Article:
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Linguistic Stemming Question

Linguistic Stemming Question

Linguistic Stemming Question

Working on a "simplified" program to normalize and count English words, picking up all those with the same stem (removing -ed, -ing, -s suffixes).  

It works well for "standard" data, but not so well for "exceptions", words like "house", "vet", etc.  Any suggestions?

Here's what I've got so far:

# Purpose: This program takes a text file as input, #removes the past tense (“ed”), plural(“s”), and participle #(“ing”) stems, and prints out a list of the
# word stems/types that appear in the text, along with a
# count of how many
# tokens there are of each type.

$numberOfWords = 0; # no words yet.

print "** Name of file to tokenise: "; # Ask for a file
$filename = <STDIN>; # get the file

open (FILE,$filename) or # Open file
    die "Error: could not open file \"$filename\"\n";

while (<FILE>) {     
    @tokens = split /\s/; # Split the line

    foreach $token  (@tokens) { # For each word...
$token =~ s/[,.!?]$//; # Remove punct
$token =~ tr/A-Z/a-z/; # Normalise to lc
$token =~ s/s$¦ed$¦ing$//; # Remove suffixes
++$numberOfWords;               # Increment count.
++$numberOfTokens{$token};      # Increment count

close(FILE); # Close the file

# sort the array of type counts, and print them out:

foreach $type (sort keys %numberOfTokens) {
    print "$type\t$numberOfTokens{$type}\n";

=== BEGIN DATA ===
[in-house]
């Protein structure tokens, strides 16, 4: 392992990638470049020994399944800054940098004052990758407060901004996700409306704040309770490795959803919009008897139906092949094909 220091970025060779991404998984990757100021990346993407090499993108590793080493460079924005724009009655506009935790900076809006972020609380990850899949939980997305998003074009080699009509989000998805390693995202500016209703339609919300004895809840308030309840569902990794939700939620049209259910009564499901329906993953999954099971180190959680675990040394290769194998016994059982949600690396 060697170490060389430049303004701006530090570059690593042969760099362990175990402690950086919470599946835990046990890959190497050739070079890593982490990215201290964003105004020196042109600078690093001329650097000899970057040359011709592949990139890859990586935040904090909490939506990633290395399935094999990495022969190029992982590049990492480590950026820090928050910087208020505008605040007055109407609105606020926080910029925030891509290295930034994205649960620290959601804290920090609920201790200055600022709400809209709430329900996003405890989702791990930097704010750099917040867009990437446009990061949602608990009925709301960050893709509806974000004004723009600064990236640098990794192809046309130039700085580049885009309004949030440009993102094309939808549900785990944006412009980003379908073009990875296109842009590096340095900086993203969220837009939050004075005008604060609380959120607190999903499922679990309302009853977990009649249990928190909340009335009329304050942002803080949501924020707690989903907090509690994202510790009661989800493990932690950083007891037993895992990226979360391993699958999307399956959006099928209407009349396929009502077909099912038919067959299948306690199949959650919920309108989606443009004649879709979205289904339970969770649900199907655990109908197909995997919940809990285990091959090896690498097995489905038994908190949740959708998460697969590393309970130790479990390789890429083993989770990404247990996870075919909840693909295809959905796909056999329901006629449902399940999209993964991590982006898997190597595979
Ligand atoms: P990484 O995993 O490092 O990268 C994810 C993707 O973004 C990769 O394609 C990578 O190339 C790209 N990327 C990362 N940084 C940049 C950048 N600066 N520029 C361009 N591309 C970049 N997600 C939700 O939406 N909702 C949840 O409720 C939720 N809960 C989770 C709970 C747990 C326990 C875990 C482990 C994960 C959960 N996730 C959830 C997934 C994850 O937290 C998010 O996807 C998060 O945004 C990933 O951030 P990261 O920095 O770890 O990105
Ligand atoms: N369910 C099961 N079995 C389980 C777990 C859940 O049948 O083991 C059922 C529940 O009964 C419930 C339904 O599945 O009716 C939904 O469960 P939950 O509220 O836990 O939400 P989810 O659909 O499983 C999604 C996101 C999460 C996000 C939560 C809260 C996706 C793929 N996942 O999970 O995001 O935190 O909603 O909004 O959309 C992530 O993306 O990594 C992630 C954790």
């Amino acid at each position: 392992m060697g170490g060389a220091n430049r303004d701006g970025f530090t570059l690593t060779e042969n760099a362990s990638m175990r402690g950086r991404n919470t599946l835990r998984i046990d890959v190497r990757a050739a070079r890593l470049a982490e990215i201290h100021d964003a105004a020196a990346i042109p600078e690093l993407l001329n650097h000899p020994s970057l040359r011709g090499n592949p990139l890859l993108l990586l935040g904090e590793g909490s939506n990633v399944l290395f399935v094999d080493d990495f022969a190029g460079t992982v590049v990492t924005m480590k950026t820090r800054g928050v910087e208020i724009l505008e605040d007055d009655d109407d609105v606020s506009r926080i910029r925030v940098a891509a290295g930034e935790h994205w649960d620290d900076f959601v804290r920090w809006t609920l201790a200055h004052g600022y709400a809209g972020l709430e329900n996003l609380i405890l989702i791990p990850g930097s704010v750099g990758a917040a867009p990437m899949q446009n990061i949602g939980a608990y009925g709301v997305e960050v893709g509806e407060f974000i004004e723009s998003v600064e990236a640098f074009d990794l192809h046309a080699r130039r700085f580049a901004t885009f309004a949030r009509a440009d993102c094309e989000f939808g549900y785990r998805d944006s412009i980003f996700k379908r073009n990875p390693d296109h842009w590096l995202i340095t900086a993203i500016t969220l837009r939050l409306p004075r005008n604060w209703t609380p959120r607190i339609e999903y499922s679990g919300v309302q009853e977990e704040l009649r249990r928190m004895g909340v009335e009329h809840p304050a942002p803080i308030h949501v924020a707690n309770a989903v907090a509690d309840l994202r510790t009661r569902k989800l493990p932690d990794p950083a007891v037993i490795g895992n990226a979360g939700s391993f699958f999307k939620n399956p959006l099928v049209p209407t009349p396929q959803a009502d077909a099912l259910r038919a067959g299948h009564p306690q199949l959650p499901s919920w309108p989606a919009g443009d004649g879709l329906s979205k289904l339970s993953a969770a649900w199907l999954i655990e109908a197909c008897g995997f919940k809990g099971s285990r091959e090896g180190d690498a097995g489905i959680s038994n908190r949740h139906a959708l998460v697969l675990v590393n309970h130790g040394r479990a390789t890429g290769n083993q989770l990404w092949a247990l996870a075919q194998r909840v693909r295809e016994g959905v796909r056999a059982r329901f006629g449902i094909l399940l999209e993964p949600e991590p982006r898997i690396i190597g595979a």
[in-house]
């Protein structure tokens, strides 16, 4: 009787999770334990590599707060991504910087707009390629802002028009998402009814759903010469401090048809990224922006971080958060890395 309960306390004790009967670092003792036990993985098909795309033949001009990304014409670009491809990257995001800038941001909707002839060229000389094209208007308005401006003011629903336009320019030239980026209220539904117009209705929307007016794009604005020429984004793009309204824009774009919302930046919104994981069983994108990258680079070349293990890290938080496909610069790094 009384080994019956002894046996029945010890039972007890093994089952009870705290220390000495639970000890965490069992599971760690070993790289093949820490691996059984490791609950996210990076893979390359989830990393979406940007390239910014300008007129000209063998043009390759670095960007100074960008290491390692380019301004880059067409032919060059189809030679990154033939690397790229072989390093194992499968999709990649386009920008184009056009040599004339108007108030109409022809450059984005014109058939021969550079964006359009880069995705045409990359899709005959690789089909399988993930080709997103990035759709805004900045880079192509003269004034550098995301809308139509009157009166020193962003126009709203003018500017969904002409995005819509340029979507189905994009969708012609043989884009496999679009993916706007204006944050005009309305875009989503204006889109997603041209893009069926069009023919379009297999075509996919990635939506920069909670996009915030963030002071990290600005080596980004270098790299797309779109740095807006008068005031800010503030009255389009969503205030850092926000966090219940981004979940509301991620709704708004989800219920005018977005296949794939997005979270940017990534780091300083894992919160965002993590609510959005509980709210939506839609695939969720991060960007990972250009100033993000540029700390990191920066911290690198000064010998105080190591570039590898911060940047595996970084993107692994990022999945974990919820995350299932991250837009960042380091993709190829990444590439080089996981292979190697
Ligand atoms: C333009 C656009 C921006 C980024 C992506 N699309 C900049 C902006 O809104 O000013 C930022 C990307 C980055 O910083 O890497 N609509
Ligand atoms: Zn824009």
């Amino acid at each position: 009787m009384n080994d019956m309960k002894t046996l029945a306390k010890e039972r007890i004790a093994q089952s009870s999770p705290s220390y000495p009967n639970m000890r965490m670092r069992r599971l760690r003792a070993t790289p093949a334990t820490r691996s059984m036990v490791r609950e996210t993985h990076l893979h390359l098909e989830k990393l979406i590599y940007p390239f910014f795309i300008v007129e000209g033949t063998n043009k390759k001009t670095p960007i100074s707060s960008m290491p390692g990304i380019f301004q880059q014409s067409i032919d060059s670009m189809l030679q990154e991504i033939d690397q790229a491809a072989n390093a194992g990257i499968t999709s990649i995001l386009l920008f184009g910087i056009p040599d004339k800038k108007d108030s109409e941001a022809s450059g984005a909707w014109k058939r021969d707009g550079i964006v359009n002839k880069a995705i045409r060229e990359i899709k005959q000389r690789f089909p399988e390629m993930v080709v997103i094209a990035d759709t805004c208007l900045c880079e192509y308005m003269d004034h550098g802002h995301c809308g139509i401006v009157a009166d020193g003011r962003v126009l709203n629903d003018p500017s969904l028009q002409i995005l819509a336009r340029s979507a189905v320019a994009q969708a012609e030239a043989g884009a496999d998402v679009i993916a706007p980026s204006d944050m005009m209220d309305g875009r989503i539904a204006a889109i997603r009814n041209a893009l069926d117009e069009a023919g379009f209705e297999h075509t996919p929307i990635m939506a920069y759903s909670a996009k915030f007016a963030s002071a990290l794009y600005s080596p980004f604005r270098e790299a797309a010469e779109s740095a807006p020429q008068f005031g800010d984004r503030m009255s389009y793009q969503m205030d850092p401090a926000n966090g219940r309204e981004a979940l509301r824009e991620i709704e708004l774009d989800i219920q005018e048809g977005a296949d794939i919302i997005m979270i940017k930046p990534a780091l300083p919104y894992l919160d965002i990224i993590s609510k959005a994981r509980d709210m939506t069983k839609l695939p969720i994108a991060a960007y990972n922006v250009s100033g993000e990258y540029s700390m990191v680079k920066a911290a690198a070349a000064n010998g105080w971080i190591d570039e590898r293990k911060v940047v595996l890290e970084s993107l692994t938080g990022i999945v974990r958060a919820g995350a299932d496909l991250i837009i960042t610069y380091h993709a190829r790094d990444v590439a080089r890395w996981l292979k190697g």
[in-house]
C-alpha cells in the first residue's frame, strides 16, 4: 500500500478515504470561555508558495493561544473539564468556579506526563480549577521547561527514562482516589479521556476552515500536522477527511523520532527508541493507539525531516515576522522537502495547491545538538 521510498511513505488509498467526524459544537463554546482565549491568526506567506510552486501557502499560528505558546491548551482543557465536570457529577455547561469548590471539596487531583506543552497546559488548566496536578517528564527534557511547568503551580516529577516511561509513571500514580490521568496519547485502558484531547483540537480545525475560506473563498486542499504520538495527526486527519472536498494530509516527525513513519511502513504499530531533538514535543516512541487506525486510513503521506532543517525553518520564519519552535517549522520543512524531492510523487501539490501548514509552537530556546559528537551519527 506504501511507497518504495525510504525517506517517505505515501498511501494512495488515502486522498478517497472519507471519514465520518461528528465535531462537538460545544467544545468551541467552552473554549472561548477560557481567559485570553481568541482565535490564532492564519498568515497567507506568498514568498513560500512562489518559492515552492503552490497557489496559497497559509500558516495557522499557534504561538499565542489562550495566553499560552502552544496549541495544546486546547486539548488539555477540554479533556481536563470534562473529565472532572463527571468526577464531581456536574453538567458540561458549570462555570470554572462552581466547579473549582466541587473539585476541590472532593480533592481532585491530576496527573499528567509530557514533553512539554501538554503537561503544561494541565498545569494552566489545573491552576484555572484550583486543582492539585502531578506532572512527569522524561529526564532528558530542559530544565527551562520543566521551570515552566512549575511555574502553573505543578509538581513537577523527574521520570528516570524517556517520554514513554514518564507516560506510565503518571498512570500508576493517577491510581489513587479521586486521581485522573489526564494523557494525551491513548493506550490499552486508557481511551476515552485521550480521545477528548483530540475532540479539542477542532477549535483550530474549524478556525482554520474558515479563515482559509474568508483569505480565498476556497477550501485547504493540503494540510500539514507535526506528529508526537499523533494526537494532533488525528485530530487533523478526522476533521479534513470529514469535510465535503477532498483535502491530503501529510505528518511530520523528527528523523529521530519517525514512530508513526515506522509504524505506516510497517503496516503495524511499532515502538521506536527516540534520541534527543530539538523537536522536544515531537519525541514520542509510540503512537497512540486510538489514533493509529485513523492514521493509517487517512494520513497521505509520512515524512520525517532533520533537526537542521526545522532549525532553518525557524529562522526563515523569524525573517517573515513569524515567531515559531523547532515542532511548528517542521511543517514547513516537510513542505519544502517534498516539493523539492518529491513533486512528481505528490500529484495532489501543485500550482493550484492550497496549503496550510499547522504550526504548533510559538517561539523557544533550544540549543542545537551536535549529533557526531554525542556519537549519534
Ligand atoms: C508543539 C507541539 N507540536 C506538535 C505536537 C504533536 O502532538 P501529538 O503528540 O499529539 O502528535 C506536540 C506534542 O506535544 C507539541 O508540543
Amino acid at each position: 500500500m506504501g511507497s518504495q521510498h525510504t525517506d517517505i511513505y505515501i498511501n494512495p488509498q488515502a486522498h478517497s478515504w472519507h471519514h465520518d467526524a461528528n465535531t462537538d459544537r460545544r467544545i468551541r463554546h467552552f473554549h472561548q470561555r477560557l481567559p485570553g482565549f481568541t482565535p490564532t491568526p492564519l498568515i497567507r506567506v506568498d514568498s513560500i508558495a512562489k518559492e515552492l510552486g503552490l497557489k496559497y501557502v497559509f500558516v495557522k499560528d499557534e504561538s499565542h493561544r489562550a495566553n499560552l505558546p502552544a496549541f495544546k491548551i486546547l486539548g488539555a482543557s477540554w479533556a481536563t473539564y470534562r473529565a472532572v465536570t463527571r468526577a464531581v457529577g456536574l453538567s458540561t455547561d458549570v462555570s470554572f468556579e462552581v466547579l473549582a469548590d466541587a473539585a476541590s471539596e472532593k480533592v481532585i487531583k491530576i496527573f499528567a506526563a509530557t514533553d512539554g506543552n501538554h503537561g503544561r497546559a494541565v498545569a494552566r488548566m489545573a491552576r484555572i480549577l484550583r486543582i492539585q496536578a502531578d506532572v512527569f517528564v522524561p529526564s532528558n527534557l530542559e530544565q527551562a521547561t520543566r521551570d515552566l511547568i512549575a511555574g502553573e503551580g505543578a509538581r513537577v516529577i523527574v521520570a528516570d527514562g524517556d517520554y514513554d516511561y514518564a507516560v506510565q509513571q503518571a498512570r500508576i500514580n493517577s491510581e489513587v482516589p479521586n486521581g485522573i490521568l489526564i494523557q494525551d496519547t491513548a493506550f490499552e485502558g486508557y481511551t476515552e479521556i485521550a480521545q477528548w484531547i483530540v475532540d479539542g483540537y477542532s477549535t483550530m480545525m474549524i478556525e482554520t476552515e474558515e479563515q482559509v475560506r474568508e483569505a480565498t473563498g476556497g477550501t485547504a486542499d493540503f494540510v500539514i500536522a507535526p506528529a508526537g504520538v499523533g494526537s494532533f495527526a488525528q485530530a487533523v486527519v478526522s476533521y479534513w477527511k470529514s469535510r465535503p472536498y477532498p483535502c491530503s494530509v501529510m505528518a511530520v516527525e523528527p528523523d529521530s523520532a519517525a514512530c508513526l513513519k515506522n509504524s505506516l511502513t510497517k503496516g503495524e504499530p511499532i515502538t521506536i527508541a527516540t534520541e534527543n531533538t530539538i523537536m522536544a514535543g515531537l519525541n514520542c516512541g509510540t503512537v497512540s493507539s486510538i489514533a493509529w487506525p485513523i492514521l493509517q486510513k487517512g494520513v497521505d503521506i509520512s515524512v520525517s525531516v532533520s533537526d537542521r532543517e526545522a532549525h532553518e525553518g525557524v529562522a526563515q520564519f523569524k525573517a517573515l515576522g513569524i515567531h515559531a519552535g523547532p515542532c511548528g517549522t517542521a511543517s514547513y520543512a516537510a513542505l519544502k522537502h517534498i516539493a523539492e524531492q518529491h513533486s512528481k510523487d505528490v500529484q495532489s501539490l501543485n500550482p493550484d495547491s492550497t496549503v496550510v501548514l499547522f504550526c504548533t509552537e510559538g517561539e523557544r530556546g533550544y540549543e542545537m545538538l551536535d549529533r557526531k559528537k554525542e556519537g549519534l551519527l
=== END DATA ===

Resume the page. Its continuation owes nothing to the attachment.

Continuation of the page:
$numberOfTypes = keys %numberOfTokens; # Get the types.

print "** File contains $numberOfWords tokens over $numberOfTypes types.\n";


RE: Linguistic Stemming Question

Could I suggest that your line

@tokens = split /\s/;

be written as

@tokens = split /\s+/;

This would deal with multiple whitespace characters, otherwise you get two tokens for " and  and" instead of two counts for a single token.

Your line

$token =~ s/s$¦ed$¦ing$//; # Remove suffixes

could be extended slightly, like this maybe.

if($token =~ s/s$/){
  $token =~ s/s$// unless UsuallyEndsWith($token,'s');
} elsif($token =~ s/ed$/){

with UsuallyEndsWith defined as

sub UsuallyEndsWith($$){
my ($token, $suffix) = @_;
  if ($token =~ /^miss$¦^bass$¦other exceptions/){
  } else {

Interesting problem, there's a good example of this kind of analysis in the Spring issue of The Perl Journal.

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